When ‘Occupy Wall Street’ Occupies Your Street
Here are some of the lessons learned by Carolinas Medical Center when Occupy Charlotte protested at their facilities.
While the Occupy Wall Street movement has certainly generated much notice in the media since its inception on Sept. 17 in New York’s Wall Street District, recently, an offshoot of this group calling itself Occupy Charlotte (based in Charlotte, N.C.) decided to hold a rally at one of our hospitals, Carolinas Medical Center, in order to “bring attention to the suffering created when so many of us cannot afford healthcare.” Thanks to our security department’s existing policies and procedures, our cooperation with local law enforcement and preparations done well in advance of this event, our security department was able to prevent any disruptions to Carolinas Medical Center’s services to the community while providing a legal venue for these protesters to hold their assembly.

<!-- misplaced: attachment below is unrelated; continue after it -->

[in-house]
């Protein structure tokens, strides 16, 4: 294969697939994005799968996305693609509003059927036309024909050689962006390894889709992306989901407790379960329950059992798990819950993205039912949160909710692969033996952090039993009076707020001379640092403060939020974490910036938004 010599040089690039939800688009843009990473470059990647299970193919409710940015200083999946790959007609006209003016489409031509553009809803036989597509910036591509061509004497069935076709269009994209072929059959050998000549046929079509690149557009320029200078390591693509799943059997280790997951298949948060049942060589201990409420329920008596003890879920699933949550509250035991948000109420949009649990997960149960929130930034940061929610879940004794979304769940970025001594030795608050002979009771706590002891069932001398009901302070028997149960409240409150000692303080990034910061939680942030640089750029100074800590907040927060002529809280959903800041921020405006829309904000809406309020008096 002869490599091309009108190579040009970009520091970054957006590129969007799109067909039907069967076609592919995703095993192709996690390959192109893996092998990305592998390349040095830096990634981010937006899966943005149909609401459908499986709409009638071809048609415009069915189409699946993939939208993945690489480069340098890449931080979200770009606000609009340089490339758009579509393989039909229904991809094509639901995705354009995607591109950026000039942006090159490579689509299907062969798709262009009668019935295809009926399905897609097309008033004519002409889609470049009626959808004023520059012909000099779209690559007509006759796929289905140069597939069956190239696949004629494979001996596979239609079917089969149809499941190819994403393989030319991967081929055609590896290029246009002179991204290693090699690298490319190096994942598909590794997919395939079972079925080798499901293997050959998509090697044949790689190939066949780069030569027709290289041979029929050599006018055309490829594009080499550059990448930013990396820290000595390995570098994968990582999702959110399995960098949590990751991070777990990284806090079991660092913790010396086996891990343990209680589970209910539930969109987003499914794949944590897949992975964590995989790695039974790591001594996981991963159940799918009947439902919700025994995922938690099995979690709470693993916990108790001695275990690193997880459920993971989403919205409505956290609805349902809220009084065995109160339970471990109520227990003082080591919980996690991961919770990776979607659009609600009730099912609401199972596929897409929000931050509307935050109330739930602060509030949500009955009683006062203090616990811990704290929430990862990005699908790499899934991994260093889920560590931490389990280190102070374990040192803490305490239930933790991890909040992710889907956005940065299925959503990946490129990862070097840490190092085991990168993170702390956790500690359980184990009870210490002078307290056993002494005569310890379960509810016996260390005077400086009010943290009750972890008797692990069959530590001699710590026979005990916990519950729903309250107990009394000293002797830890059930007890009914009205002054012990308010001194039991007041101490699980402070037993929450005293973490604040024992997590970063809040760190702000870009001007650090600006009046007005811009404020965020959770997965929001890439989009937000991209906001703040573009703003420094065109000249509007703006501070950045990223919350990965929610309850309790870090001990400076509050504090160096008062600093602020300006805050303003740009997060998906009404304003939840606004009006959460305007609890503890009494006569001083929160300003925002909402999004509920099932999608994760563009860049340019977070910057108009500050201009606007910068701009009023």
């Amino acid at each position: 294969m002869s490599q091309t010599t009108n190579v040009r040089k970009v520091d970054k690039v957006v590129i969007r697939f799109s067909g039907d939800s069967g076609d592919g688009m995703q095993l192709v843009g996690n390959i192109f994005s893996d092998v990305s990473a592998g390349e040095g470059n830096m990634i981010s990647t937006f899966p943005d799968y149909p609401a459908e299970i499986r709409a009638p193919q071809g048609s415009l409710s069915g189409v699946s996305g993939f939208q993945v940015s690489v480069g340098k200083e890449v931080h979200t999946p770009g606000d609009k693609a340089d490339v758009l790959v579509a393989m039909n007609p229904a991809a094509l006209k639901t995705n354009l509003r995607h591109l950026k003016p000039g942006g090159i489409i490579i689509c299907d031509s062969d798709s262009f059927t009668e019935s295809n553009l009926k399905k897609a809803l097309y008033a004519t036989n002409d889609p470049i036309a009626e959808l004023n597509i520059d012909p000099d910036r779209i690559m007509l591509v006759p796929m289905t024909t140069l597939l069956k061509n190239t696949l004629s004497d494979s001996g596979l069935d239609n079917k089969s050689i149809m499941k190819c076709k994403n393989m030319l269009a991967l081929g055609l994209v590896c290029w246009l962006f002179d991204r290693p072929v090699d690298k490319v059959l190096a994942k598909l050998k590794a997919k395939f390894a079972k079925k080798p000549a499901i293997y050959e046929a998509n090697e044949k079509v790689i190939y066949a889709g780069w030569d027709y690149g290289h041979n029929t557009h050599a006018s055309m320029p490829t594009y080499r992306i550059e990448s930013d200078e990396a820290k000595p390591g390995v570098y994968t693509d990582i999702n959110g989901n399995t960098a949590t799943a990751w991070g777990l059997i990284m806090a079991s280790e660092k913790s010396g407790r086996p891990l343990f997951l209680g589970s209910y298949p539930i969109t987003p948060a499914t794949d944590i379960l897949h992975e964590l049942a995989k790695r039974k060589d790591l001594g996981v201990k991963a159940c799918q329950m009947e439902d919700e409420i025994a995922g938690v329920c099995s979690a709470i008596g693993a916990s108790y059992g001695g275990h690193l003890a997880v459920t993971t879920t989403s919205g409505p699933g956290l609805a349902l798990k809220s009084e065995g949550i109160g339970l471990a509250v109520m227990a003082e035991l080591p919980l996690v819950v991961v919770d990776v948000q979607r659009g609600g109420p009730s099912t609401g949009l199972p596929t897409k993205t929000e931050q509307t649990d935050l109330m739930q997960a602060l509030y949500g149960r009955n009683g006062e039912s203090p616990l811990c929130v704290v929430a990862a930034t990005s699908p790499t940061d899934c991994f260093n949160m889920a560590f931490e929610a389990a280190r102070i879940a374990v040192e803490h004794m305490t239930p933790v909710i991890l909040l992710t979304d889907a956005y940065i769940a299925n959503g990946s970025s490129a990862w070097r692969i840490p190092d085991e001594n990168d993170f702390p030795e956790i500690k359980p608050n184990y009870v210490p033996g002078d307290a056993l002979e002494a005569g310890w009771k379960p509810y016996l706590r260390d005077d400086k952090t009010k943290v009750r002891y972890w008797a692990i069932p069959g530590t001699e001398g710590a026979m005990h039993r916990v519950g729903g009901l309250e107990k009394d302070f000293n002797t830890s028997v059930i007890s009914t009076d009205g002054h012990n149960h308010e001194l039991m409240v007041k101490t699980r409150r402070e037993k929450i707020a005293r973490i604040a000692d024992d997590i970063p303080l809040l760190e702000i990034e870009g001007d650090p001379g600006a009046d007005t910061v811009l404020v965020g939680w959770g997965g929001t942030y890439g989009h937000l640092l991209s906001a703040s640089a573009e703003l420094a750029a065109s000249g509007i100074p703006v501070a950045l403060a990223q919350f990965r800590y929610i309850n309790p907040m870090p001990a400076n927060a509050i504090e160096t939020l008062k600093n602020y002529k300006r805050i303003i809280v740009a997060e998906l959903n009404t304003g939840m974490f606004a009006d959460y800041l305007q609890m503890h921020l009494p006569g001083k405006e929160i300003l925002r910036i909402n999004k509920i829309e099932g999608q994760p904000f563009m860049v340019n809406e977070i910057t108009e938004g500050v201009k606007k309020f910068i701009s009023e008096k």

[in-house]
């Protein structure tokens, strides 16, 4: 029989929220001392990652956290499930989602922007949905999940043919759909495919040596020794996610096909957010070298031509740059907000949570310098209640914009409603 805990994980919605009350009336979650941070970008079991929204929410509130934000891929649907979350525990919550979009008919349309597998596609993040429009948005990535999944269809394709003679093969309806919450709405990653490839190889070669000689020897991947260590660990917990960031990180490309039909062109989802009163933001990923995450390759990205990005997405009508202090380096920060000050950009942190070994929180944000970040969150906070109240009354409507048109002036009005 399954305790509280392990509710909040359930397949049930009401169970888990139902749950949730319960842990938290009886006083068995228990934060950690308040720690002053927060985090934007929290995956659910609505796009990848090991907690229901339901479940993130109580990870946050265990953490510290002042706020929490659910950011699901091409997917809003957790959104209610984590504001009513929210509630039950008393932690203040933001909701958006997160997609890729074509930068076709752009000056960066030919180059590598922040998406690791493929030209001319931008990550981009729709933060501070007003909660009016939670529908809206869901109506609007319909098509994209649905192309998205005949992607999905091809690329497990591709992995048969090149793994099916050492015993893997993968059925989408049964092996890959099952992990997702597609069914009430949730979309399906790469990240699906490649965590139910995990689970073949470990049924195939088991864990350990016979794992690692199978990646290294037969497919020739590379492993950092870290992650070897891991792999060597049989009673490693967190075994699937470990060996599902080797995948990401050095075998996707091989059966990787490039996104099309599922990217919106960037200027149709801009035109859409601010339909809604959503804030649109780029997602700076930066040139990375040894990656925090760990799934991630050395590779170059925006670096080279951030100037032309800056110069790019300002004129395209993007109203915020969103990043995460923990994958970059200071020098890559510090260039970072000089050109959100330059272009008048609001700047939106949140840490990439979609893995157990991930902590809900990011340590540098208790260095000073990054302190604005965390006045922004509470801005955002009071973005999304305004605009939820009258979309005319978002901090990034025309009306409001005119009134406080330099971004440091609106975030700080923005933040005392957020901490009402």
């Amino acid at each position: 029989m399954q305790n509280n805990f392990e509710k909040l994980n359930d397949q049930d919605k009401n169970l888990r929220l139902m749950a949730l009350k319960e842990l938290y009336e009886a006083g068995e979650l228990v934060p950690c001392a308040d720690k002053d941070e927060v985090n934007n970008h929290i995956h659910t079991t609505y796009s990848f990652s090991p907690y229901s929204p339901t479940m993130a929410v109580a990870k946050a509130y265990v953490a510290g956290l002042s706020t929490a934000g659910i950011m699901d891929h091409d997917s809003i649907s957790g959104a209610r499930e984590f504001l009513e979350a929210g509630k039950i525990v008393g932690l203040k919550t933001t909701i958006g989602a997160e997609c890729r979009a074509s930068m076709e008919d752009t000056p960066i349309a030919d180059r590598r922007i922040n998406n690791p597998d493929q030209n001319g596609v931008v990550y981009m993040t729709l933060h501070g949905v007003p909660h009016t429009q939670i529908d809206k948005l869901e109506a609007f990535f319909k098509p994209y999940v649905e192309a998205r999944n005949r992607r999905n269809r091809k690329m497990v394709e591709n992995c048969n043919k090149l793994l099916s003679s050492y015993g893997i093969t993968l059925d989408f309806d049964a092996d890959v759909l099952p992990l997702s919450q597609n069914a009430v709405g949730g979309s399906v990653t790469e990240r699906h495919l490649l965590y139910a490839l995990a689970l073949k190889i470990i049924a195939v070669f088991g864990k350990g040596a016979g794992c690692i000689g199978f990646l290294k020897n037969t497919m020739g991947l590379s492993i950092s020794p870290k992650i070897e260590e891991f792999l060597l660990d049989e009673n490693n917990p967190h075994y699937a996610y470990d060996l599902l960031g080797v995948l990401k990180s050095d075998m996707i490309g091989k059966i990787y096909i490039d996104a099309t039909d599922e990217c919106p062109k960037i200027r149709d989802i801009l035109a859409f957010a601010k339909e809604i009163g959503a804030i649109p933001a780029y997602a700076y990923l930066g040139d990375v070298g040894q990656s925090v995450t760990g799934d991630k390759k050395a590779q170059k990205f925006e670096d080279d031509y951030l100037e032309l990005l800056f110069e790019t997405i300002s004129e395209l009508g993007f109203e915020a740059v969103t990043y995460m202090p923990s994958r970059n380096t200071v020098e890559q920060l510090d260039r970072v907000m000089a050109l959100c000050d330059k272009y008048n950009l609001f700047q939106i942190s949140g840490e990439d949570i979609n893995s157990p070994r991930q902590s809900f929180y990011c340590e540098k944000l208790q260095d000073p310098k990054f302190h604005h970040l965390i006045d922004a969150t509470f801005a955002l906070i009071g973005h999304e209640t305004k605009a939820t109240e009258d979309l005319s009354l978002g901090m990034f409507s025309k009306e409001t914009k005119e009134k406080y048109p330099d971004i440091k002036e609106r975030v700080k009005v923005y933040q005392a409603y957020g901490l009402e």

Days prior to the Occupy Charlotte group’s rally, the Carolinas Healthcare System’s corporate security department was contacted by members of our local police intelligence division giving us notice that an event might be in the planning stages involving this group and one of our facilities. This was confirmed later that same day when the group updated its Web site with its plans and agenda for this rally. Thanks to our close ties and association with our local and regional law enforcement partners, our department routinely receives such critical information very early on, which allows adequate time for planning and preparation.